Report: Lakers receive DeMarcus Cousins disabled-player exception

Dan Feldman
NBC Sports

A chance at a championship. LeBron James. Anthony Davis. The Los Angeles market. Great weather.

The Lakers can offer plenty to anyone who gets bought out this season.

Scroll to continue with content
Ad

Now, the Lakers – who lost DeMarcus Cousins to a torn ACL – get a mechanism to offer post-buyout players more money.

Shams Charania of The Athletic:


The exception holds little value presently. It’s worth less than a full-season minimum salary for anyone with more than four years experience.

But minimum-salary and mid-level exceptions decline throughout the season. This exception does not.

So, on March 1, a team with only a minimum slot available can offer a free agent just between $233,459 and $666,546 (depending on the player’s experience level). The Lakers can offer $1.75 million.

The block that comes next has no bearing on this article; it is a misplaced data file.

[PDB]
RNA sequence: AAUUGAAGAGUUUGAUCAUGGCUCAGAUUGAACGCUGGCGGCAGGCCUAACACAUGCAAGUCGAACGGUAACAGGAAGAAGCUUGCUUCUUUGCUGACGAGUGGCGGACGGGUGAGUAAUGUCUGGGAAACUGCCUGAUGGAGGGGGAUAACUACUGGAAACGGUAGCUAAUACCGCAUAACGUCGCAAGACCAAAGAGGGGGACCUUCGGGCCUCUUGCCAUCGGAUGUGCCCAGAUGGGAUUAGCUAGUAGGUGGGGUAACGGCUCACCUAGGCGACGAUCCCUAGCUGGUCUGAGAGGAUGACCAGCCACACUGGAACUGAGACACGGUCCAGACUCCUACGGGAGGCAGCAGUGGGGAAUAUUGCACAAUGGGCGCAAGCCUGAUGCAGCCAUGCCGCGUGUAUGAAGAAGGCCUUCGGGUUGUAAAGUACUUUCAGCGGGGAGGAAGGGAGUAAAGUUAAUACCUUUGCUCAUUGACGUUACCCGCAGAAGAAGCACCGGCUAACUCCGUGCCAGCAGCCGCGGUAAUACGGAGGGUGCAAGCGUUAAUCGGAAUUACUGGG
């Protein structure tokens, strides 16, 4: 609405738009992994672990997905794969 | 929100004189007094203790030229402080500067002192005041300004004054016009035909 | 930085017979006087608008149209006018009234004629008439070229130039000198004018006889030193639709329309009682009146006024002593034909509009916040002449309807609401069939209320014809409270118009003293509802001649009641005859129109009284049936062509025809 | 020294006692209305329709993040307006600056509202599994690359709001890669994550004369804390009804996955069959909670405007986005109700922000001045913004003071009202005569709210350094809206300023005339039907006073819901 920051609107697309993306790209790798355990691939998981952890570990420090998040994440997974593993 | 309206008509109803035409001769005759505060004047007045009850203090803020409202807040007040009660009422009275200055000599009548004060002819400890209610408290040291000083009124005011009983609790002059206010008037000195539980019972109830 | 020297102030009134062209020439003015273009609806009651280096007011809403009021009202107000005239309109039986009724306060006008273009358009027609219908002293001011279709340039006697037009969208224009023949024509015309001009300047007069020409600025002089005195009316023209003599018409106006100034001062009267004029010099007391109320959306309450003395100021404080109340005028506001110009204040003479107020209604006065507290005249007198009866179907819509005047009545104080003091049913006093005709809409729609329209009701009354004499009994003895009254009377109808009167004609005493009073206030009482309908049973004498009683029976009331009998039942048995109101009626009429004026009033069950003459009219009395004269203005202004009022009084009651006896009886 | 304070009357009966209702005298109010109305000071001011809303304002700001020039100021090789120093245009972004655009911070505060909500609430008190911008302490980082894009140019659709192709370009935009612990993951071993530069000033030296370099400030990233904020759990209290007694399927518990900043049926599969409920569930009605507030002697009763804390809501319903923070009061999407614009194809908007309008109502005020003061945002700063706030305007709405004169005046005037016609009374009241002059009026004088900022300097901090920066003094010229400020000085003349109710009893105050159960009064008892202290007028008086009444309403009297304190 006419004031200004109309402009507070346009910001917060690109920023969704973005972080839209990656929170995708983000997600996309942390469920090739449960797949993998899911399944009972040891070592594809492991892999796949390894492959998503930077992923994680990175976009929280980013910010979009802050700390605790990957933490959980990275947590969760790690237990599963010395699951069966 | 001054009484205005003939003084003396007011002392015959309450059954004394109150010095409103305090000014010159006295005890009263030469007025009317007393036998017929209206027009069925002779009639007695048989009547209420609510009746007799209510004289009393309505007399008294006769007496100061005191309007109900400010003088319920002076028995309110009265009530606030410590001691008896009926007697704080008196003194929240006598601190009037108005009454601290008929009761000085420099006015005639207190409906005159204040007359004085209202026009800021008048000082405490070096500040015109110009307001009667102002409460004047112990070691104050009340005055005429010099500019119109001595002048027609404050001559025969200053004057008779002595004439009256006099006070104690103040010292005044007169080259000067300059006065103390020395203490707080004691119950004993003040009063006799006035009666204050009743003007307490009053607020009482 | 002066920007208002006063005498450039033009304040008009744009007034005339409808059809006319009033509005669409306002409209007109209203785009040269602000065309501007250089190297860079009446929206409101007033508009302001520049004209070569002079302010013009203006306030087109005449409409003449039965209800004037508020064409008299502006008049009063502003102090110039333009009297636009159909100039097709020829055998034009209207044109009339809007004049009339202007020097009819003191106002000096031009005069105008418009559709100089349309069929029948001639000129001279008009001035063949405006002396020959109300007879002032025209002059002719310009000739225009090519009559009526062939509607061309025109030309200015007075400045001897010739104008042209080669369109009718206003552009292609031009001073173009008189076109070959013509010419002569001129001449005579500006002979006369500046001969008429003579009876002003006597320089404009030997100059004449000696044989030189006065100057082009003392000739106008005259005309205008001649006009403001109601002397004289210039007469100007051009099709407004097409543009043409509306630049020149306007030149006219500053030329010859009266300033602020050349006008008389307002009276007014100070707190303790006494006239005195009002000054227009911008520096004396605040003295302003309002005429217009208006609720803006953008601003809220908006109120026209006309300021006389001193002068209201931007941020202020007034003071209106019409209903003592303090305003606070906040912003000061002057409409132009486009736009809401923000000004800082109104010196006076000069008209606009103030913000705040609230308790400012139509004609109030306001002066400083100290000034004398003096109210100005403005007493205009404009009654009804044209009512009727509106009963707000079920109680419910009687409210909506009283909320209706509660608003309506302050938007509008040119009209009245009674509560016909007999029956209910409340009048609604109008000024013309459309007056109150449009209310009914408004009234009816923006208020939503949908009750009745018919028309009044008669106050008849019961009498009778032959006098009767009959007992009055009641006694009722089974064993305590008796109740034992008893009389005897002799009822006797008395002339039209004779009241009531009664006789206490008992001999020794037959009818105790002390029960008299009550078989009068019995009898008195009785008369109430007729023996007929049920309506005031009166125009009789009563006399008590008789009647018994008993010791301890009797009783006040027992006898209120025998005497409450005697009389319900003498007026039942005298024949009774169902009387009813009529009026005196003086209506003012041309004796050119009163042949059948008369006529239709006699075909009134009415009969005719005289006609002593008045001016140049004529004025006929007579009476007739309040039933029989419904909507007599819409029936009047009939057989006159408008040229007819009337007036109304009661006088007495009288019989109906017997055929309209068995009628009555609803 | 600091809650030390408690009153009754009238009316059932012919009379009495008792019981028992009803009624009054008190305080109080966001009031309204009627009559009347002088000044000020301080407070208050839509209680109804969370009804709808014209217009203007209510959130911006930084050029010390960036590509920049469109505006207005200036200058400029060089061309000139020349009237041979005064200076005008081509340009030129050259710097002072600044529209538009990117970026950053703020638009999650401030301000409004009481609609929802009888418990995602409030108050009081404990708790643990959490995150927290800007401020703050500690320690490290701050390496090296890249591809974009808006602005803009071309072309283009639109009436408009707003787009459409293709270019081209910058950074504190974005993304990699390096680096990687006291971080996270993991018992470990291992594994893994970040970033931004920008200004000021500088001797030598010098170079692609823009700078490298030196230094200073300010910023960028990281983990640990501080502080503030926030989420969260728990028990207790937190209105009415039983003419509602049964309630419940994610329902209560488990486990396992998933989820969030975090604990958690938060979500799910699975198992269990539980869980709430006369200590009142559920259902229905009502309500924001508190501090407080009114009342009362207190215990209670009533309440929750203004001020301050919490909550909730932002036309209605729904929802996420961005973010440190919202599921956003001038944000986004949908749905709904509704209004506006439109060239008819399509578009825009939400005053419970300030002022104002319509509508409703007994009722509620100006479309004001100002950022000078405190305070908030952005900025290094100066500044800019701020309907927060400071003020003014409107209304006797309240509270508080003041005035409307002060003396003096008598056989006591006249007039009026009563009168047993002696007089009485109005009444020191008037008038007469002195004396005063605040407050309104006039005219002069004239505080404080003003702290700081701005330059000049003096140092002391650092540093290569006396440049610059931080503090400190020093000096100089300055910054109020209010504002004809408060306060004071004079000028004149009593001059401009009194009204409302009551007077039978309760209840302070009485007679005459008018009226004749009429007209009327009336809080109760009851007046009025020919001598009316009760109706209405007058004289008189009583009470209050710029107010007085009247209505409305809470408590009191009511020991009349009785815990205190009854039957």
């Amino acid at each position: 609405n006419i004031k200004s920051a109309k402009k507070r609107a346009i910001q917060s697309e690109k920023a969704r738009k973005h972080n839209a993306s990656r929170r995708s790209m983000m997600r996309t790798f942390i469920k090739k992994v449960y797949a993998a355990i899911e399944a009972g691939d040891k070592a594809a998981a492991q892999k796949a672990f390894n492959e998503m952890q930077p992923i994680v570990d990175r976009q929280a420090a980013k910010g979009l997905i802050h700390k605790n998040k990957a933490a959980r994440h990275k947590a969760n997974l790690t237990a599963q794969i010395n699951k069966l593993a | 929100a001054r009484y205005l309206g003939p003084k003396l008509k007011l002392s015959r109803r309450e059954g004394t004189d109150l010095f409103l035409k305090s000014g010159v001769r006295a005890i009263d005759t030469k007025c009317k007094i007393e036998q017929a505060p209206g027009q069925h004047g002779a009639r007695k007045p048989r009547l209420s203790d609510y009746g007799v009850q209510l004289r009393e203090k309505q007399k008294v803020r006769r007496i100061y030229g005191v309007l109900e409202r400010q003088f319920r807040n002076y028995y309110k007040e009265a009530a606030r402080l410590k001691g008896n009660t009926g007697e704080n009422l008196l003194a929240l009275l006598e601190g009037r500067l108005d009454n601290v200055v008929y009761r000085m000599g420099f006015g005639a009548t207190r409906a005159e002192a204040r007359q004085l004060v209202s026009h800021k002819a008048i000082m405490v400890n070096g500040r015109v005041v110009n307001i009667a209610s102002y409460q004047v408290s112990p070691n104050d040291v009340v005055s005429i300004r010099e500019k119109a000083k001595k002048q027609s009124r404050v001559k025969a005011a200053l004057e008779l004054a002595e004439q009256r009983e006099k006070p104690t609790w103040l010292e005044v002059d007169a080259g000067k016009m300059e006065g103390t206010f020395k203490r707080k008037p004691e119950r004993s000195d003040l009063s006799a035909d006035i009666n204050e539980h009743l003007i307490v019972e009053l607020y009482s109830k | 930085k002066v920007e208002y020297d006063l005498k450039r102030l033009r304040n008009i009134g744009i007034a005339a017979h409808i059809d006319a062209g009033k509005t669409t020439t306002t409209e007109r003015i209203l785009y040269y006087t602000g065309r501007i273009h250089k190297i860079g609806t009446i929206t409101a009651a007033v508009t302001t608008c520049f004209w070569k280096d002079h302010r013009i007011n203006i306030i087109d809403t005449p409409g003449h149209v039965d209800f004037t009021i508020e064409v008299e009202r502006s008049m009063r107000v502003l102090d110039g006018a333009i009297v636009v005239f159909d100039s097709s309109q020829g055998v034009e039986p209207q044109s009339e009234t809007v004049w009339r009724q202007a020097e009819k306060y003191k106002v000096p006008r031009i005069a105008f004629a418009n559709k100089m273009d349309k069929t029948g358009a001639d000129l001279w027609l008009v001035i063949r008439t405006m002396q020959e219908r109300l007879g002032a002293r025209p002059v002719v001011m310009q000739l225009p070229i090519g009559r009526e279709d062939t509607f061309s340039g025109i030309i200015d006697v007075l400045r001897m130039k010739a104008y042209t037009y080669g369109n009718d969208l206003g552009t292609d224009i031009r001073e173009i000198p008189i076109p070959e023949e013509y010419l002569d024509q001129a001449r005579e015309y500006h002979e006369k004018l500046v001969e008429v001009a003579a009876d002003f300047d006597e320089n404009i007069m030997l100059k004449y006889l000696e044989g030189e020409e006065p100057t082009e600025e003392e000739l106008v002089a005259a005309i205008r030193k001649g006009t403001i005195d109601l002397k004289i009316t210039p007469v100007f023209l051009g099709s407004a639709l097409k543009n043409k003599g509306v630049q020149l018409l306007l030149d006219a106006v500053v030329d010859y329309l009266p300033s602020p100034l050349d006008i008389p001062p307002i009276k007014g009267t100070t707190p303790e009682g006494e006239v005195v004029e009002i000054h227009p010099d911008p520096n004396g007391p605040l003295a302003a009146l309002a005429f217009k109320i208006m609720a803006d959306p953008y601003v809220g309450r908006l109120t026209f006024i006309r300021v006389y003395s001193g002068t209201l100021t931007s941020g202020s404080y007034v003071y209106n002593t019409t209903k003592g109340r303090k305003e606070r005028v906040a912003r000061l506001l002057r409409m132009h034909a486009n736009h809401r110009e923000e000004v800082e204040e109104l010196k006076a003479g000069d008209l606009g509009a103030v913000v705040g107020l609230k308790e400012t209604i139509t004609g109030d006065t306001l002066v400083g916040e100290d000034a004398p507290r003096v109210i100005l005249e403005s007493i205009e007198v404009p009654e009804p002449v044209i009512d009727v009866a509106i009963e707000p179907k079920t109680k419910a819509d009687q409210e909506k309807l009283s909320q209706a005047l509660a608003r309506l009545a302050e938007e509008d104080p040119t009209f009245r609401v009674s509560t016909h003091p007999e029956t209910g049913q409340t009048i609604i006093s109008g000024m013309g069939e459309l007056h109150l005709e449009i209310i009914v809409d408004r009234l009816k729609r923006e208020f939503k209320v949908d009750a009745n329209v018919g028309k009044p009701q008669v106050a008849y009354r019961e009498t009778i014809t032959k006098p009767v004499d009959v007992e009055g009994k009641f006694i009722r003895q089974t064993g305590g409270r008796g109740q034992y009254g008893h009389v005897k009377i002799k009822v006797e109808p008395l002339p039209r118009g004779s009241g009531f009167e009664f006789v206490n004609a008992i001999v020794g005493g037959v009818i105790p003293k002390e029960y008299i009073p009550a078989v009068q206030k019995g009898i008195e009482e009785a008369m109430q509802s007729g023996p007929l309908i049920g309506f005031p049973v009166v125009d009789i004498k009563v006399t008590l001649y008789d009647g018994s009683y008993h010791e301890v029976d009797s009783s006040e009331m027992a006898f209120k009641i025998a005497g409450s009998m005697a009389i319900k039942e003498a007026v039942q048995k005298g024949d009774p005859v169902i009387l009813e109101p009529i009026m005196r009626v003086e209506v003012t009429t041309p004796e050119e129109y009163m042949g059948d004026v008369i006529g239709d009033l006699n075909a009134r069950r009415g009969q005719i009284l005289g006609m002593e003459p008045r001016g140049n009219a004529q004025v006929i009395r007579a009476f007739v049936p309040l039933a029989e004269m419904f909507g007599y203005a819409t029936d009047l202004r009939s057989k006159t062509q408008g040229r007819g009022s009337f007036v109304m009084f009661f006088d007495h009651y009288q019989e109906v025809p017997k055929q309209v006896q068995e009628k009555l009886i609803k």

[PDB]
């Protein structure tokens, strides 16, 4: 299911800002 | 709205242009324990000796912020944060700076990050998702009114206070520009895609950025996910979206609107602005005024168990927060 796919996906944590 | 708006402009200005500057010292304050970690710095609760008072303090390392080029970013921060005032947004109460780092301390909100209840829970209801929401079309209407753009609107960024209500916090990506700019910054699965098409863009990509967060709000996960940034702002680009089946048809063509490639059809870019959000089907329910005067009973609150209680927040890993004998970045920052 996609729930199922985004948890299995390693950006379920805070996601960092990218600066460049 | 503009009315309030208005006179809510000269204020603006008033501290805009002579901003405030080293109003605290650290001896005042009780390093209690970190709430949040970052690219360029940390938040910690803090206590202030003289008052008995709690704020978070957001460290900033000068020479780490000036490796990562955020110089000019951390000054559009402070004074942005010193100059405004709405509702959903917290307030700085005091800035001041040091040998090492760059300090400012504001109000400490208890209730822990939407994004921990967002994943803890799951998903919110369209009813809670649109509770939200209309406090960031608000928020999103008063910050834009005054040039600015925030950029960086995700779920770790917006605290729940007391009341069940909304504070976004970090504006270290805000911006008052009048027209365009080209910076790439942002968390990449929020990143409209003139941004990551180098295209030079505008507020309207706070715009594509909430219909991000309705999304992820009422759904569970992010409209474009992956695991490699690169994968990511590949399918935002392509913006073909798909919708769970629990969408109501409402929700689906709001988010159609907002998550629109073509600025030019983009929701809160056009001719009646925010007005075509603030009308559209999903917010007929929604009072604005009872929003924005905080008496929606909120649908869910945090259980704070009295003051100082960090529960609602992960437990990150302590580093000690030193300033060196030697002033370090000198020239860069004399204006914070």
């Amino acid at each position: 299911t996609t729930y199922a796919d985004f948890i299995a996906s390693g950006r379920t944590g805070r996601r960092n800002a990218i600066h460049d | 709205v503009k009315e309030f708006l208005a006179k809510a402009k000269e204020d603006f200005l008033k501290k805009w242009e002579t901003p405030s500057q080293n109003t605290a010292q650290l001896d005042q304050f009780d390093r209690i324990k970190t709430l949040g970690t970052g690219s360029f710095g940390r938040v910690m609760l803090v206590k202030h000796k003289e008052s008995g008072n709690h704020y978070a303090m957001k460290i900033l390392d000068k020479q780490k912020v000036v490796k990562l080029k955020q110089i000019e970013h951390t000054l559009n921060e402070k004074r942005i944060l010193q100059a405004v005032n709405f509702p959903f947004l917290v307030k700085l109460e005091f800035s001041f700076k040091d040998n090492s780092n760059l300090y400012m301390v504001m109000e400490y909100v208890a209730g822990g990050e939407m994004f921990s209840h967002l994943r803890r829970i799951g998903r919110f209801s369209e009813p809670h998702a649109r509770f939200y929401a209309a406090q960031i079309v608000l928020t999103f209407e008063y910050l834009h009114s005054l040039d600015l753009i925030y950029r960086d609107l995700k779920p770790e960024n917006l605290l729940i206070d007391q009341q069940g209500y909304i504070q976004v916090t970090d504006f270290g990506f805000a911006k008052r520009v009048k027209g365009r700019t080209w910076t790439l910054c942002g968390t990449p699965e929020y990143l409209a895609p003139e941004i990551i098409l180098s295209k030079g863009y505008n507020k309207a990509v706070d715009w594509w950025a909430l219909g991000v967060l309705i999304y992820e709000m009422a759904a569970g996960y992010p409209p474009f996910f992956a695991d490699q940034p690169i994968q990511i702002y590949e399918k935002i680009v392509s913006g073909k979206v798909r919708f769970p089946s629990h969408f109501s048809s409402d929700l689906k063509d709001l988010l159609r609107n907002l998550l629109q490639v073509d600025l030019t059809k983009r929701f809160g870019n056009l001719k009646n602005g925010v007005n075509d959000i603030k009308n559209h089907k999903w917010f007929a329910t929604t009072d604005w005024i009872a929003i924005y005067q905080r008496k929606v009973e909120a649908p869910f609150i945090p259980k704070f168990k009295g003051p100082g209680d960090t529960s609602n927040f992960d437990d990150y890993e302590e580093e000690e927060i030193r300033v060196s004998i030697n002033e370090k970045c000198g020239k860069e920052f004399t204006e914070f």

This means an NBA-appointed doctor ruled Cousins is “substantially more likely than not” to be out through June 15. Given that prognosis, the Lakers could open a roster spot by waiving Cousins, who’s on a one-year deal and facing a domestic-violence charge. They’d still keep the exception.

If Cousins can return more quickly than expected, he’d be eligible to play, whether or not the Lakers use the exception.

What to Read Next